This week we had an excellent talk about the genesis of the
FabLab concept. We also discussed the concepts of source
control and project management and were given our first weekly
assignment, which is two fold:
This week I've spent quite a bit of time looking at different CMS
systems and HTML editors. The choice is quite large so
initially I've decided to keep my blog as plain HTML. I've
also been experimenting with a new drawing package and graphics
tablet, so the concept sketches are quite 'raw' at the
moment. It may be better to photograph hand drawn sketches
ToDo: Find an HTML5 compliant toolkit, template or CMS system to keep current content and 'prettify' my blog.
I have a number of ideas for possible final projects, some are
quite cool frivolities, some are more focused on improving the
world. All of these iseas are fairly rough right now and one
will need to be chosen and considerably developed over the next
few weeks to make it viable.
Clean drinking water is a problem in many parts of the
world. There are already quite a few solutions to this,
however many require quite high tech materials or manufacturing
processes. So partly inspired by Ferdinand
Meier's Fab Academy 2013 project and partly by the Oxfam
Water Appeal, I'd like to design a water purification device
that can be made with only the machines / materials available in a
Prior Art: Oko Filter Bottle, Lifesaver Bottle
Considerations: Power source, tabletop or portable, how to test water quality. Purification method - Evaporative Distillation, Filtration, Electrolysis and recombination, Chemical treatment.
Inspired by the way ribosomes assemble amino acids into unfolded protein chains I'd like to build a self assembling chain system. I envisage a tray of many identical loose 'chain' components and one 'assembler'. The tray would be shaken vigorously back and forth causing the assembler to bounce into chain components, collecting them and hooking them onto it's growing chain.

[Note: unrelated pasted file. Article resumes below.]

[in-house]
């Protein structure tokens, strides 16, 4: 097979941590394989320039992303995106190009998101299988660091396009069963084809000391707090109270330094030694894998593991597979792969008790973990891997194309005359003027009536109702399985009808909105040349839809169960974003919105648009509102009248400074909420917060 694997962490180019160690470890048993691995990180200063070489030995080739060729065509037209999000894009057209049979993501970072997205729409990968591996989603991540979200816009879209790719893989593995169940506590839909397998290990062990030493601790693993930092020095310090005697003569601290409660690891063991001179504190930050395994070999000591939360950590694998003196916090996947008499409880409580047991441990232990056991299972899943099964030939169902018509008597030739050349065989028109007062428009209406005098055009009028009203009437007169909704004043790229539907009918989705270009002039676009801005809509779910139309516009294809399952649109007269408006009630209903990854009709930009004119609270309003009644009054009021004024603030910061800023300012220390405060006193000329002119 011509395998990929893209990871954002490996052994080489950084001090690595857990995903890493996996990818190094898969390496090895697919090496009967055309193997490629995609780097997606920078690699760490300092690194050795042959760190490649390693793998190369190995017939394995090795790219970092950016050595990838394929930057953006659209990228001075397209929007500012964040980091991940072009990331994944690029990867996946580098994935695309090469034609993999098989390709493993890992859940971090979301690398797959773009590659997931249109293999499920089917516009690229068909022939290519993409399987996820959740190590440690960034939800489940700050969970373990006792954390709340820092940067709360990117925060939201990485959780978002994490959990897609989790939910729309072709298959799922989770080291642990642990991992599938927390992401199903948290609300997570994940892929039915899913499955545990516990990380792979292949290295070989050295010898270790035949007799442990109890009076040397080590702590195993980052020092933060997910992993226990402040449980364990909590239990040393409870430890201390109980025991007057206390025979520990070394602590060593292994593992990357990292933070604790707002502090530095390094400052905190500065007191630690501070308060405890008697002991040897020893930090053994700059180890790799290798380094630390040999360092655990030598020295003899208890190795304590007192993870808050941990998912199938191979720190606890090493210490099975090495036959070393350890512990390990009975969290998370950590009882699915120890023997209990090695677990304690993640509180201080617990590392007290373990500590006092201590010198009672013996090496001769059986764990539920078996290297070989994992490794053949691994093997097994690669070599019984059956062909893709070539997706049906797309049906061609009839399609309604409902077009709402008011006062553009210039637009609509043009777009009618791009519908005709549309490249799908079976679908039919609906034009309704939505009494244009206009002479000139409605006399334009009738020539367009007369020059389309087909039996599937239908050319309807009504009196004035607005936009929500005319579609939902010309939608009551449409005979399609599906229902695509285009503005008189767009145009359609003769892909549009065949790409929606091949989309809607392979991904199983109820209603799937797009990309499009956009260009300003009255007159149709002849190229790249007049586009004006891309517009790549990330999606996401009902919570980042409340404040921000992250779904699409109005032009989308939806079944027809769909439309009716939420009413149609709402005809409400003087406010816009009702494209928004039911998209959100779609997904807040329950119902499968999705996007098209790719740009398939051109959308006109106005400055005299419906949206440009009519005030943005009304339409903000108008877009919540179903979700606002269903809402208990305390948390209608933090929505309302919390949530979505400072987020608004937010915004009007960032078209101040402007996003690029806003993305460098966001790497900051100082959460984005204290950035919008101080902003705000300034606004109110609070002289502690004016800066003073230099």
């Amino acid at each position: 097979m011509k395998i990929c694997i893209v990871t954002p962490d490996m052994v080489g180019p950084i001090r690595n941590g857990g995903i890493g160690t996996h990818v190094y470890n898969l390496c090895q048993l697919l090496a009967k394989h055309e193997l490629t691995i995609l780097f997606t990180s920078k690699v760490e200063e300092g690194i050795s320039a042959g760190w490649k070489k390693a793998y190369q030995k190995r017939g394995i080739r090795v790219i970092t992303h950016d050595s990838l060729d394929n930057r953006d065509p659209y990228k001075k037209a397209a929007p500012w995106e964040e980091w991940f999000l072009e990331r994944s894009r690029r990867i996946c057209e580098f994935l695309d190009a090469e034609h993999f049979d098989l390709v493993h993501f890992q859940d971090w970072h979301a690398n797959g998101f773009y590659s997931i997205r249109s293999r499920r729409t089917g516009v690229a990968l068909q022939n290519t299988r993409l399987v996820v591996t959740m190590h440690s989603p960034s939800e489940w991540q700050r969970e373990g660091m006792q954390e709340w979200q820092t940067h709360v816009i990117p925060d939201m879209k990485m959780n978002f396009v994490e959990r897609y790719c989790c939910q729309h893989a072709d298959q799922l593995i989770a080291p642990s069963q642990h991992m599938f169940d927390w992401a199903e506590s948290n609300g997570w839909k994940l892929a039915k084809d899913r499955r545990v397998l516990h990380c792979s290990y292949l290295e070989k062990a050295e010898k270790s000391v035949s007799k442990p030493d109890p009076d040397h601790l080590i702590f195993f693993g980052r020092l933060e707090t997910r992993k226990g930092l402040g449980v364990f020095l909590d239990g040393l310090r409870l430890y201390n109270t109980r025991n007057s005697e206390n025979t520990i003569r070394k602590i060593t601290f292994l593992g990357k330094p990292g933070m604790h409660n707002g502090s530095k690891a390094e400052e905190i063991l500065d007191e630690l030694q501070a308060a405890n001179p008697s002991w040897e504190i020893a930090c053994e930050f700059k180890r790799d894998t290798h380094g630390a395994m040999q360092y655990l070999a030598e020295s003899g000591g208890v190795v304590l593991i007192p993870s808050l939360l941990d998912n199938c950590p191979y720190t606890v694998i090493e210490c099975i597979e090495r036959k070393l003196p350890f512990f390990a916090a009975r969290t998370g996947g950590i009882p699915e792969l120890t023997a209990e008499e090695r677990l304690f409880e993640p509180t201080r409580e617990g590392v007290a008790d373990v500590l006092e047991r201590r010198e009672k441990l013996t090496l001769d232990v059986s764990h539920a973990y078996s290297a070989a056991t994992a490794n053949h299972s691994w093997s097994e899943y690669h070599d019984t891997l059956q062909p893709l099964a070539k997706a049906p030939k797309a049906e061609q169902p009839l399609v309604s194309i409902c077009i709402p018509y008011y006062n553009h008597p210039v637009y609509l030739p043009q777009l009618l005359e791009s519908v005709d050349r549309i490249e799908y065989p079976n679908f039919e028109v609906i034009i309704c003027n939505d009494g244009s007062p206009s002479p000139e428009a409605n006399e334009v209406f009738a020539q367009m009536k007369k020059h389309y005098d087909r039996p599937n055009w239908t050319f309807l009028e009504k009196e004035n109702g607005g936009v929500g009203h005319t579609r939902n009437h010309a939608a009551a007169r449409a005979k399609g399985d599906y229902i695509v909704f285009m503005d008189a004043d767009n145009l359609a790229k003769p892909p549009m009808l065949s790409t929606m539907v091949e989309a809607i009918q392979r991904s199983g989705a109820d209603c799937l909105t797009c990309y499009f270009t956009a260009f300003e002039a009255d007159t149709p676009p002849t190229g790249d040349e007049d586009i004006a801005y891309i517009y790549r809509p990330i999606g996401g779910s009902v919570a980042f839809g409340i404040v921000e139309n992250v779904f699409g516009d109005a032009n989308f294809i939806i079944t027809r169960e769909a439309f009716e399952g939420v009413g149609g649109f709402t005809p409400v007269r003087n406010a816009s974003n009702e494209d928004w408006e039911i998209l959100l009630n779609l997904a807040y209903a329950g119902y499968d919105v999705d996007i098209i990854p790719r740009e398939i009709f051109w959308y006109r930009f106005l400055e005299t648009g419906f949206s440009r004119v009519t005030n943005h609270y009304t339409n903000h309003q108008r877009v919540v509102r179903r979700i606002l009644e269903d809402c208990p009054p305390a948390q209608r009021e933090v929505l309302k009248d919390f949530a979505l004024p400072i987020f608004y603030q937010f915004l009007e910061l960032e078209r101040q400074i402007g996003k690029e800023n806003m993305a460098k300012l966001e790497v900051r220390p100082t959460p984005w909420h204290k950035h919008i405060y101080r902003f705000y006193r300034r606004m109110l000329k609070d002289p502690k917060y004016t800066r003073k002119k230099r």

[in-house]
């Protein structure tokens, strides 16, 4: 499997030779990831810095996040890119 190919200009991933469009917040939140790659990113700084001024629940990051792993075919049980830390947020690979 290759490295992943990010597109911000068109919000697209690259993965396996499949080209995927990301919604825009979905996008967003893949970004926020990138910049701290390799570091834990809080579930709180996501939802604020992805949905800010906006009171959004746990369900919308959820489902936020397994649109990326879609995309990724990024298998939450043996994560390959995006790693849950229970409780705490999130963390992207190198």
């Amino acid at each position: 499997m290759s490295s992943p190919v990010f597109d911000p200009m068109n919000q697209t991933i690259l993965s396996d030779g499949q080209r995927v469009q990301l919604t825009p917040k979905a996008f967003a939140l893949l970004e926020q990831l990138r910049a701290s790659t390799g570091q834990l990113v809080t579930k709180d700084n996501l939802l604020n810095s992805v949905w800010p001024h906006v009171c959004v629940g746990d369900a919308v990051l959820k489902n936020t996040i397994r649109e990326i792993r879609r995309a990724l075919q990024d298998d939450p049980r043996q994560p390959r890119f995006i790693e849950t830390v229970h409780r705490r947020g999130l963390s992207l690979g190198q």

Prior Art: Unsure of any.
The assembler would contain a mechanism a bit like an clock escapement that hook onto new parts and only allow them to feed through in one direction. The only power input would be the shaking of the tray.
Considerations: It would be hard to get the individual components to latch into the assembler reliably.
This concept could be evolved by having a variety of different 'chain' components and creating a chain with a given pattern by feeding another already existing chain through the assembler (think tRNA).
It could be further evolved by making the loose components fragments of electronic circuits with connectors at the joins and using the system to build linear electronic circuits.
Logic gates activated by rolling marbles. Gates would be
combined into a useful computing fragment, maybe a counter, maybe
a clock. Input devices could be a simple pulse generator
that drops a marble in at regular intervals. Output devices
could be coloured discs flipped up by passing marbles or marbles
stacking in tubes or wells. This could become quite a large
Prior Art: Youtube Marble Gates, Marble Adder
Considerations: How to adjust the timing. Do you need to clock the system in some way or does it run asynchronously relying on marbles arriving at gates on time? In an idea world the only power source would be gravity feed marbles, however electro-magnets could be used to hold ball bearings in gates.
A series of approx 50mm interactive childrens stacking blocks. Each of the 6 faces would have an an output device ranging from a single LED or buzzer, multiple LEDS or a LCD display. Faces would also have a system that allowed the cubes to communicate, maybe magnatised contacts, maybe infer-red. Many simple games could then be developed to play on the cubes.
Prior Art: MIT
Human Input Devices: Buttons on cubes. Light sensors
Human Output Devices: Single RGB LED, Multiple LED's in the shape
of an alpha character or simple symbol, Buzzer, LCD display.
Inter Cube Communications Options: external metal contacts, IR, ISM radio
Communications with PC to upload game logic: USB, RS232, via a
An 8x8x8 grid of RGB LED's that can be used to display fun
images or for ambient lighting. Cubes like this are
available off the shelf but are quite expensive. They are
also a fairly common 'maker' project, however they are time
consuming to make and difficult to construct accurately enough to
look good. The challenge would be to come up with a simple
reliable method to make them rapidly.
Prior Art: Hack
a Day, Instructables
Considerations: What would the controller be?
(Arduino, RaspPi, Custom) What would you display?
(Sound to light, games, 3d tetris)
Not sure what yet but my idea would be to explore my creative
side and create something with no purpose except visual
pleasure! A piece of wood and metal sculpture.